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Business in Britain in the Twentieth CenturyDecline and Renaissance?$
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Richard Coopey and Peter Lyth

Print publication date: 2009

Print ISBN-13: 9780199226009

Published to Oxford Scholarship Online: September 2009

DOI: 10.1093/acprof:oso/9780199226009.001.0001

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The Film Industry in Twentieth Century Britain: Consumption Patterns, Government Regulation, and Firm Strategy

The Film Industry in Twentieth Century Britain: Consumption Patterns, Government Regulation, and Firm Strategy

Chapter:
(p.306) Chapter 16 The Film Industry in Twentieth Century Britain: Consumption Patterns, Government Regulation, and Firm Strategy
Source:
Business in Britain in the Twentieth Century
Author(s):

Peter Miskell

Publisher:
Oxford University Press
DOI:10.1093/acprof:oso/9780199226009.003.0017

Does the history of the British film industry constitute a story of decline, or of renaissance? It is certainly possible to cast it as a tale of decline. By focussing on the operation of the domestic film industry within Britain from the 1930s onwards, we can chart the emergence of powerful vertically integrated firms under dynamic (and patriotic) British entrepreneurs which, as the post-war decades progressed, reduced their commitment to film production and gradually lost control over film distribution and exhibition as well. However, judging the contemporary film industry in comparison with the 1910s and 1920s, when broadly comparable free market conditions existed, rather than the protectionist 1930s and 1940s, a slightly different picture begins to emerge. In both periods the demand for filmed entertainment within Britain was strong, and most of this demand was satisfied by imported product (much of which was distributed by foreign firms). Rather than a process of steady decline, perhaps we have seen the industry return to something like its existing form before the introduction of Government protection that supported it in its so-called heyday. Except that British film producers are now more competitive than in the pre-1927 period. Had British films been able to command the level of audience share in the 1920s that they have of late, perhaps there would have been no need for protective legislation.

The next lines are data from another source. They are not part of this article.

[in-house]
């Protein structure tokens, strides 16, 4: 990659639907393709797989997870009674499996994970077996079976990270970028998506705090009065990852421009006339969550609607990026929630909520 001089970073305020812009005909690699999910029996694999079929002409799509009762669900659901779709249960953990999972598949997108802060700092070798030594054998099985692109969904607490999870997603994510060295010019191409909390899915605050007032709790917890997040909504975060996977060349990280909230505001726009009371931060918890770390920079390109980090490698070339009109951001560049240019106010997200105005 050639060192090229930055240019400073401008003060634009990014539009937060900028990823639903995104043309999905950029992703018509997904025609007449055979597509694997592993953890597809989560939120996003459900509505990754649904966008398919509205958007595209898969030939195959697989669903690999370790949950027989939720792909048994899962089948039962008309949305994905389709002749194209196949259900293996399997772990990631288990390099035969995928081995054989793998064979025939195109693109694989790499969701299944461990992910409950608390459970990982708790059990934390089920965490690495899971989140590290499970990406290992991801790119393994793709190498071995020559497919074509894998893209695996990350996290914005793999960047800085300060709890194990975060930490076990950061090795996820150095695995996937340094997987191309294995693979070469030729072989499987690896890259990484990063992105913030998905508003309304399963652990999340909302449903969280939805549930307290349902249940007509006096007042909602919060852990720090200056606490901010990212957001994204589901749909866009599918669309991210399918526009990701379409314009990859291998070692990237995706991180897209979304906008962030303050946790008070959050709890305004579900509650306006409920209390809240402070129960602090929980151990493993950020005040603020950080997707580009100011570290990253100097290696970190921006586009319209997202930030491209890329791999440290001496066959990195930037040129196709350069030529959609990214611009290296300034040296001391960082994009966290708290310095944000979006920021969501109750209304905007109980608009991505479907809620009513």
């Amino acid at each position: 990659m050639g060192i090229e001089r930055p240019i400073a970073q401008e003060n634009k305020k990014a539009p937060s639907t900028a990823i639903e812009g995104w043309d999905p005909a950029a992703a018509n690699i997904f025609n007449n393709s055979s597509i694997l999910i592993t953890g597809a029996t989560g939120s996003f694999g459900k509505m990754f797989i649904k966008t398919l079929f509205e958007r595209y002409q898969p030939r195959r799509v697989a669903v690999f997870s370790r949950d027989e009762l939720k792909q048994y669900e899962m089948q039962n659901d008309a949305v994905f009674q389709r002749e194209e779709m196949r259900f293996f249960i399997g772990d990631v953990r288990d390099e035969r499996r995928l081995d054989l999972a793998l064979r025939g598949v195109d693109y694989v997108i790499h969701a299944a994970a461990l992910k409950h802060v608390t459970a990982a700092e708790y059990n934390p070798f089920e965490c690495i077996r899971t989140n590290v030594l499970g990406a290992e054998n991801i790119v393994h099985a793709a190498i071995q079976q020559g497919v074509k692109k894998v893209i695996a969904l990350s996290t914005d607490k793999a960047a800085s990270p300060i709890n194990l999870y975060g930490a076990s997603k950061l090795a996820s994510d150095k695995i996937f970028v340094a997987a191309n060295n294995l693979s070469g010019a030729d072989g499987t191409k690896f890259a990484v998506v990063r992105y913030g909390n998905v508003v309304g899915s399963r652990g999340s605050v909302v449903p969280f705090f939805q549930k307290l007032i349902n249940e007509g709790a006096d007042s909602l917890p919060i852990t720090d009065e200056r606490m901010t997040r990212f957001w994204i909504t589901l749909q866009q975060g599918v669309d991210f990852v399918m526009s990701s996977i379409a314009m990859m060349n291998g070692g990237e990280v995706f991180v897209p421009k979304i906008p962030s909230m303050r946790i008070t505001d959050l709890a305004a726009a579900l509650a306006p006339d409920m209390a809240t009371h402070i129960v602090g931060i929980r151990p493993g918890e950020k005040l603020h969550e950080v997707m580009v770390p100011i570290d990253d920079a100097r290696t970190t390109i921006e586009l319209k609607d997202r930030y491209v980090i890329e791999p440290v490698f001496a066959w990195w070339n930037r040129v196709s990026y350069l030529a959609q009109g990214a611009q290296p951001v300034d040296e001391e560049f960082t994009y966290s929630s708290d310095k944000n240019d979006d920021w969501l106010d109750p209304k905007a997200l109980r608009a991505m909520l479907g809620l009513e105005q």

Keywords:   motion picture industry, Britain, history, film consumption, government regulation

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